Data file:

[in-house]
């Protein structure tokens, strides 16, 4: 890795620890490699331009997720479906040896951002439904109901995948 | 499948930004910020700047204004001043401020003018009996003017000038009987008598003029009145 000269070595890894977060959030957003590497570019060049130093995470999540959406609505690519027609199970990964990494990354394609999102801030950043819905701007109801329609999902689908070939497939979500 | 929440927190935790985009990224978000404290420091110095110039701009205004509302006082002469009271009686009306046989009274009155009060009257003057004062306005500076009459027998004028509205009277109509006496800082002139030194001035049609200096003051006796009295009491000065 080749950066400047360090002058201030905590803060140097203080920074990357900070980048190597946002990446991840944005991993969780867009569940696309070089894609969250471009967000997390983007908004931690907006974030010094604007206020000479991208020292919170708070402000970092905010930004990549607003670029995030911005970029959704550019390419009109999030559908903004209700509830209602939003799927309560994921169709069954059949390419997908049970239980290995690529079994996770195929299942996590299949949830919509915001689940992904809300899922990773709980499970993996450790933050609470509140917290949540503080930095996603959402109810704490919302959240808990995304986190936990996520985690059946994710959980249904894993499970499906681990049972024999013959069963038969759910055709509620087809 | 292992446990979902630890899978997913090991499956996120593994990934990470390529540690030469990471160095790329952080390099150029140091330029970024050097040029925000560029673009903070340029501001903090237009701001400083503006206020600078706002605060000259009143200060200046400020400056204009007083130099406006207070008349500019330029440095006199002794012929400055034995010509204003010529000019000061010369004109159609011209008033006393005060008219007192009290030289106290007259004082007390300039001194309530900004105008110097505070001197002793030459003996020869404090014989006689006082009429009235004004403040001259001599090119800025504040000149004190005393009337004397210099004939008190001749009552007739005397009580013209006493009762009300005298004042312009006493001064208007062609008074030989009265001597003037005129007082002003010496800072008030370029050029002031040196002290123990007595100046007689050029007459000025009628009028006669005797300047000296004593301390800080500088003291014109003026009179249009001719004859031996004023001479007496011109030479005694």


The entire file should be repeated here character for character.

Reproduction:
[in-house]
């Protein structure tokens, strides 16, 4: 890795620890490699331009997720479906040896951002439904109901995948 | 499948930004910020700047204004001043401020003018009996003017000038009987008598003029009145 000269070595890894977060959030957003590497570019060049130093995470999540959406609505690519027609199970990964990494990354394609999102801030950043819905701007109801329609999902689908070939497939979500 | 929440927190935790985009990224978000404290420091110095110039701009205004509302006082002469009271009686009306046989009274009155009060009257003057004062306005500076009459027998004028509205009277109509006496800082002139030194001035049609200096003051006796009295009491000065 080749950066400047360090002058201030905590803060140097203080920074990357900070980048190597946002990446991840944005991993969780867009569940696309070089894609969250471009967000997390983007908004931690907006974030010094604007206020000479991208020292919170708070402000970092905010930004990549607003670029995030911005970029959704550019390419009109999030559908903004209700509830209602939003799927309560994921169709069954059949390419997908049970239980290995690529079994996770195929299942996590299949949830919509915001689940992904809300899922990773709980499970993996450790933050609470509140917290949540503080930095996603959402109810704490919302959240808990995304986190936990996520985690059946994710959980249904894993499970499906681990049972024999013959069963038969759910055709509620087809 | 292992446990979902630890899978997913090991499956996120593994990934990470390529540690030469990471160095790329952080390099150029140091330029970024050097040029925000560029673009903070340029501001903090237009701001400083503006206020600078706002605060000259009143200060200046400020400056204009007083130099406006207070008349500019330029440095006199002794012929400055034995010509204003010529000019000061010369004109159609011209008033006393005060008219007192009290030289106290007259004082007390300039001194309530900004105008110097505070001197002793030459003996020869404090014989006689006082009429009235004004403040001259001599090119800025504040000149004190005393009337004397210099004939008190001749009552007739005397009580013209006493009762009300005298004042312009006493001064208007062609008074030989009265001597003037005129007082002003010496800072008030370029050029002031040196002290123990007595100046007689050029007459000025009628009028006669005797300047000296004593301390800080500088003291014109003026009179249009001719004859031996004023001479007496011109030479005694």